Well here goes, I think wincing, but my motion is interrupted as I feel my walking stick fall from its angled position. I try to stop it but I fumble my attempt at catching it and only manage to affect which bit of wet grass it’s going to meet. Only it doesn’t come to rest in wet grass. The handle of my walking stick comes to rest, as you might have guessed by now, plum in the middle of the diarrhetic shit hillock.



Irvine Welsh's serial shagger character Juice Terry calls his penis Auld Faithful. For me, it's a walking stick.

I hold onto the sliver of hope that maybe the handle is non-stick and will somehow repel this particular texture of shite but it seems unlikely. I lift it up (not by the handle obviously) and assess the level of disaster. Double bugger. If this amount was on toilet tissue in the bathroom, you’d know you weren’t going anywhere for a while.

I search my pockets for tissues. The double bugger is escalated to a for fucks sake. I have one small tissue. Before employing it, I wipe the shitty side of the handle in the long grass, then inspect the damage once more. By the end of this walk I’m going to be gripping this handle very tightly, so this situation is far from ideal.

I get to work with my scrap of tissue. Fortunately, the handle is very smooth on the sides so it’s not sunk into any kind of grain. I remember stepping in a great lump of it years ago in Caterpillar boots. The tread on those might give you a lovely grip of any surface, but it also means that any shite-goo has a thousand crevices and corners in which to hide. I spent over an hour with an old brush and a bucket of water cleaning it out. Pleased with my work once it was done, I walked into town, looking forward now to my night out in my freshly clean footwear. Only problem was, I managed to step in some more on my way to the pub.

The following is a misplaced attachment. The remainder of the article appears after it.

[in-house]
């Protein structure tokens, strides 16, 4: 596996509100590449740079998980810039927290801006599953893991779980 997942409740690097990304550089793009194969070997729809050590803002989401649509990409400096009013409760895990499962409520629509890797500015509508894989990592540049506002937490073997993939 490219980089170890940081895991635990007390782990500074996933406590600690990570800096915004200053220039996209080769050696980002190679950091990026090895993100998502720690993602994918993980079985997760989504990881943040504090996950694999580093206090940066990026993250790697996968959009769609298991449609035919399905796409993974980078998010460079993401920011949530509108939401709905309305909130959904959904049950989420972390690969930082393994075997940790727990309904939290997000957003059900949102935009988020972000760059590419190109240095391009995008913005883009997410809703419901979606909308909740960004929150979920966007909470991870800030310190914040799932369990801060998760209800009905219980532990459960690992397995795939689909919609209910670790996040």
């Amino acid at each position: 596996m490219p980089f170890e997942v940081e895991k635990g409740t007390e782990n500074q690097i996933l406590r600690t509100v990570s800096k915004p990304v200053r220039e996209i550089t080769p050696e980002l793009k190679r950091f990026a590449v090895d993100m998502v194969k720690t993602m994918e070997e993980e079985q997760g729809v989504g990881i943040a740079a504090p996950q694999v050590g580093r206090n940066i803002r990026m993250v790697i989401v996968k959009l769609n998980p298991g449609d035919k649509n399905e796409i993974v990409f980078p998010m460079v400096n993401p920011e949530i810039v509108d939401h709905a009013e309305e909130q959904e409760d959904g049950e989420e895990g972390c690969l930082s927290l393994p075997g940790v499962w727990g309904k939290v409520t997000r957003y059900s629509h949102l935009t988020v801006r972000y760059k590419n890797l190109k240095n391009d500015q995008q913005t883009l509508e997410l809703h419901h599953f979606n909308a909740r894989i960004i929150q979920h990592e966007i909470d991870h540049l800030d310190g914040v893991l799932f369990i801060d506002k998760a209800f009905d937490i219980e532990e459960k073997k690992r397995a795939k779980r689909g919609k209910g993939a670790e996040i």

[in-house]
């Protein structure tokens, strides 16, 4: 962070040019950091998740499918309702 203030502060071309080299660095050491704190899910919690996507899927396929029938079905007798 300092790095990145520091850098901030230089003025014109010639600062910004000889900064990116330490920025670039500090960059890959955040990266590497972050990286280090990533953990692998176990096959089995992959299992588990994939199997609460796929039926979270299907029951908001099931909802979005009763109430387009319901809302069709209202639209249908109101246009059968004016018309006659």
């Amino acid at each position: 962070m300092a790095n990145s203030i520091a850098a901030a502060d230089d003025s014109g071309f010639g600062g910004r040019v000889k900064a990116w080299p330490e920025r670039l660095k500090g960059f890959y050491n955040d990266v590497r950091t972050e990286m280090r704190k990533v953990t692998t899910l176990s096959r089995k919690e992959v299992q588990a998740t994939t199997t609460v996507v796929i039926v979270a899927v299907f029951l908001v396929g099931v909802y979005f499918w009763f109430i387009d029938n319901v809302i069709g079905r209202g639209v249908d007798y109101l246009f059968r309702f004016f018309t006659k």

On the shoe is one thing though. On the handle of your walking stick is another. I detect a metaphor here used to illustrate what it’s like having to use a stick to go for a walk when you’re not long past your 50th birthday.

I dispose of the tissue and finally bag up the dump-mound that caused all these problems in the first place. I’m able to make it the short distance to the lake that sits in this park without having to employ the stick, what with it being so soon in the walk, before my legs start packing up. I dip the handle in the water and swish it about. I catch my reflection in the ripples – a middle-aged man cleaning shit off his walking stick.

That’s right, I’m standing here. I can still see my face and the trees all around, the heron that’s coming in to land in the nest in the middle of the lake. I can hear other birds calling to each other. I’m moving my upper limbs freely. My balance may be bad but not so bad that I lack the confidence to stand so close to this water. I can still enjoy scratching the dog behind her ears. And I’m still able to walk a bit, even if I do need a bit of help and plenty of rests.

Satisfied that the handle is as clean as it’s going to get before I get home, I retrieve Auld Faithful from the lake and once again put one foot in front of the other.


[To order Balls to MS: 20 Years of Discovering Your Body Hates You, follow the link below, where you can also read reviews.]